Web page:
On January 21, the U.S. District Court for the Eastern District of Pennsylvania granted a national cable provider’s motion to compel arbitration in a putative class action alleging the company violated the FCRA by checking consumer credit reports without a permissible purpose. According to the opinion, after the consumer filed the putative class action, the company moved to arbitrate the claims pursuant to a provision contained “in various written materials that were originally provided to [the consumer]’s household in 2006” upon the opening of a company account. In response, the consumer asserts that the arbitration provision is not binding on him, because he was not the signatory on the document that contains the provision. The court disagreed with the consumer, concluding that, even though he was a non-signatory, he “actively sought and obtained benefits provided pursuant to the Subscriber Agreement, such that he is equitably estopped from avoiding the Arbitration Provision contained therein.” Specifically, the court acknowledged the existence of the arbitration agreement was not in dispute, but whether the consumer was bound by it. The court found that, not only did the consumer obtain benefits from the household account, he also “exceris[ed] control over the account,” including placing servicing calls regarding the account. Moreover, because the claims filed by the consumer fall within the scope of the arbitration agreement, as they “relate to [company] and/or [consumer]’s relationship with [company],” and the court granted the company’s motion to compel arbitration.
On January 11, the Court of Appeals of the State of California affirmed the denial of an auto lender’s motion to compel arbitration, concluding that the arbitration clause was invalid and unenforceable. According to the opinion, in May 2019, consumers filed a class action complaint alleging the lenders charged unconscionable interest rates in violation of California’s Unfair Competition Law (UCL) and Consumers Legal Remedies Act (CLRA). The company moved to compel arbitration, which the consumers opposed, arguing that the agreement was “procedurally and substantively unconscionable,” and that the California Supreme Court decision in McGill v. Citibank, N.A. (covered by a Buckley Special Alert here, holding that a waiver of the plaintiff’s substantive right to seek public injunctive relief is not enforceable) applied. The trial court denied the motion to compel arbitration, concluding that the McGill rule applied and that the injunctive relief provision could not be severed from the rest of the arbitration agreement because severability did not apply to the class waiver provision.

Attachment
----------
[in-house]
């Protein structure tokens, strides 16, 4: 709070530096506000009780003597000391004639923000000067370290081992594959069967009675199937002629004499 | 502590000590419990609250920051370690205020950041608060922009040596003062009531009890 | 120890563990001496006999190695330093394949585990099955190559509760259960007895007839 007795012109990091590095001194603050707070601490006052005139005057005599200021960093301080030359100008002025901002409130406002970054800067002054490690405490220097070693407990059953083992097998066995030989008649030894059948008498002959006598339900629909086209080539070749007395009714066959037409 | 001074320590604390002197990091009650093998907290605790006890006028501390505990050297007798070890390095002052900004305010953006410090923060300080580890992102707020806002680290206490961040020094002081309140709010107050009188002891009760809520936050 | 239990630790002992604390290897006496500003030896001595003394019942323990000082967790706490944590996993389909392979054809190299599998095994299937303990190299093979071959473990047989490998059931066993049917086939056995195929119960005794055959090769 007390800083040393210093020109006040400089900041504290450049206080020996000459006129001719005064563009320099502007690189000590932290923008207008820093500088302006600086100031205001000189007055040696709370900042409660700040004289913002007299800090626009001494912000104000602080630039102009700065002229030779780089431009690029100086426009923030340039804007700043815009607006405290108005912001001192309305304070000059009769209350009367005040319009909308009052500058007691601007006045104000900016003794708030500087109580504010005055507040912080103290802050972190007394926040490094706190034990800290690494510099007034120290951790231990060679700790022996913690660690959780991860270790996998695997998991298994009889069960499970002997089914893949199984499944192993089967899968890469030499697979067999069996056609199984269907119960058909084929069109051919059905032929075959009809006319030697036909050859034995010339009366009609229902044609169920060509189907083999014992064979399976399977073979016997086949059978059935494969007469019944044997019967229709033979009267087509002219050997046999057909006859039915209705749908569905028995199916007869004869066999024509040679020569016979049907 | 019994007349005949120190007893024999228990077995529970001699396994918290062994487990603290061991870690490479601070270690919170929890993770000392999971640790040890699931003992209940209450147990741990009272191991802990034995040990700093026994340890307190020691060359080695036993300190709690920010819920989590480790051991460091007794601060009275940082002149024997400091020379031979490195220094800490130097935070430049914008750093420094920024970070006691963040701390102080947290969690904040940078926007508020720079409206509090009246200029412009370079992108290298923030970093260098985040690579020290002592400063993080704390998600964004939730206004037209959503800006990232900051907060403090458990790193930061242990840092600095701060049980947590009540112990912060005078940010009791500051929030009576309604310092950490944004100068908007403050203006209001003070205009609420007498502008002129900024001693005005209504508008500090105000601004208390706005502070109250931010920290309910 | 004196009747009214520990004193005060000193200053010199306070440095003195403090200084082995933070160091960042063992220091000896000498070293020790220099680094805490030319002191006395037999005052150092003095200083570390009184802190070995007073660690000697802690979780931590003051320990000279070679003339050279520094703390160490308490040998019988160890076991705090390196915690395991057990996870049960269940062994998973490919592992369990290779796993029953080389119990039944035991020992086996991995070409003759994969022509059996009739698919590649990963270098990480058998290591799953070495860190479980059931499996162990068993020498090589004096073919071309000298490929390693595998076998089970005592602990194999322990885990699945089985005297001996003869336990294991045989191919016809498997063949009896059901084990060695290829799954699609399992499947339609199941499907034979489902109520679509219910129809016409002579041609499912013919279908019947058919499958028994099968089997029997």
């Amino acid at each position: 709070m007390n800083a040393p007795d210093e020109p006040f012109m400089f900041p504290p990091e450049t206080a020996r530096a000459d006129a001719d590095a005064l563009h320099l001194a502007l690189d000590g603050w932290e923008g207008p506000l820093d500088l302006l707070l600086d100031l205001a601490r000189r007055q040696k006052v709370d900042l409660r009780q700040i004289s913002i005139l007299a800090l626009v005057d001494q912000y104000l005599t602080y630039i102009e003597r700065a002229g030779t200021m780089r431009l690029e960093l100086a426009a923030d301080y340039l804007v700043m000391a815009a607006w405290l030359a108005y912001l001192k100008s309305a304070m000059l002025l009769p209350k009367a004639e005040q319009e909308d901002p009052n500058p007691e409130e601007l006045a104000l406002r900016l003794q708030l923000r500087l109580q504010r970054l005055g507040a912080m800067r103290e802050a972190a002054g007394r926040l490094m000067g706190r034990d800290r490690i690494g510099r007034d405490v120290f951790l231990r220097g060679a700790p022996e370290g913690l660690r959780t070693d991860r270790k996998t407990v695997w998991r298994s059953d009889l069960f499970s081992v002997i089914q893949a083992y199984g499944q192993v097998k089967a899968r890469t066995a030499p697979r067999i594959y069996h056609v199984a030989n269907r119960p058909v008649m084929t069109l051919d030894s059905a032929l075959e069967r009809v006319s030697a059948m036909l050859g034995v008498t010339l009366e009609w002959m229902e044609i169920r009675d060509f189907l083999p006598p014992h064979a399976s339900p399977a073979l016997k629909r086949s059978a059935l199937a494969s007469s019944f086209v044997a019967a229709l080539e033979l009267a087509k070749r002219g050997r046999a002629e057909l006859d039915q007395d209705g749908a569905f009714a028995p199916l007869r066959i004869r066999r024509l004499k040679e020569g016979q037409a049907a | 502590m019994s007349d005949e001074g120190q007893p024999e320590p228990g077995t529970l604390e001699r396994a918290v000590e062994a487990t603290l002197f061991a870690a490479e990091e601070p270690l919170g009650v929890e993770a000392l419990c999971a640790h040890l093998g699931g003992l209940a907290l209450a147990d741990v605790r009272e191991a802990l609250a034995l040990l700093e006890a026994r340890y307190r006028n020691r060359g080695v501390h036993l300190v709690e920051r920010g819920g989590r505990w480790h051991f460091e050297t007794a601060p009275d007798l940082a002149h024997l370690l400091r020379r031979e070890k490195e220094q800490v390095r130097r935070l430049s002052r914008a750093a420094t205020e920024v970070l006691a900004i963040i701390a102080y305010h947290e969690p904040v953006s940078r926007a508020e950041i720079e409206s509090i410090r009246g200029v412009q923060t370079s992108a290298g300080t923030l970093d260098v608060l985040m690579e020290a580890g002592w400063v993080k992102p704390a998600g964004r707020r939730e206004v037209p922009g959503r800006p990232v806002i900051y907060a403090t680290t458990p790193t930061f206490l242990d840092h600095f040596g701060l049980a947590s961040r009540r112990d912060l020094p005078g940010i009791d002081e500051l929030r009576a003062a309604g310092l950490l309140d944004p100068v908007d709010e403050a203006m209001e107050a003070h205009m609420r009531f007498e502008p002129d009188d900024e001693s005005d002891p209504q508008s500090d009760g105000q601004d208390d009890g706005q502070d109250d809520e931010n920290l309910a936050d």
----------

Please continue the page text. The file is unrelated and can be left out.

On appeal, the state appellate court agreed with the trial court, concluding that the McGill rule applied. Specifically, the appellate court concluded that the injunctive relief the consumers were seeking “encompasses all consumers and members of the public,” and “an injunction under the CLRA against [the lender]’s unlawful practices will not directly benefit the Customers because they have already been harmed and are already aware of the misconduct.” Moreover, the appellate court determined that there is no precedent holding that “the remedy of public injunctions under CLRA and UCL should be limited to false advertising claims.” The court further concluded that the class waiver was not severable, stating that the lender’s argument that the arbitration agreement could not be determined void until after an appellate court reviews the viability of the class waiver was “illogical.” Accordingly, the appellate court affirmed the denial of the motion to arbitrate.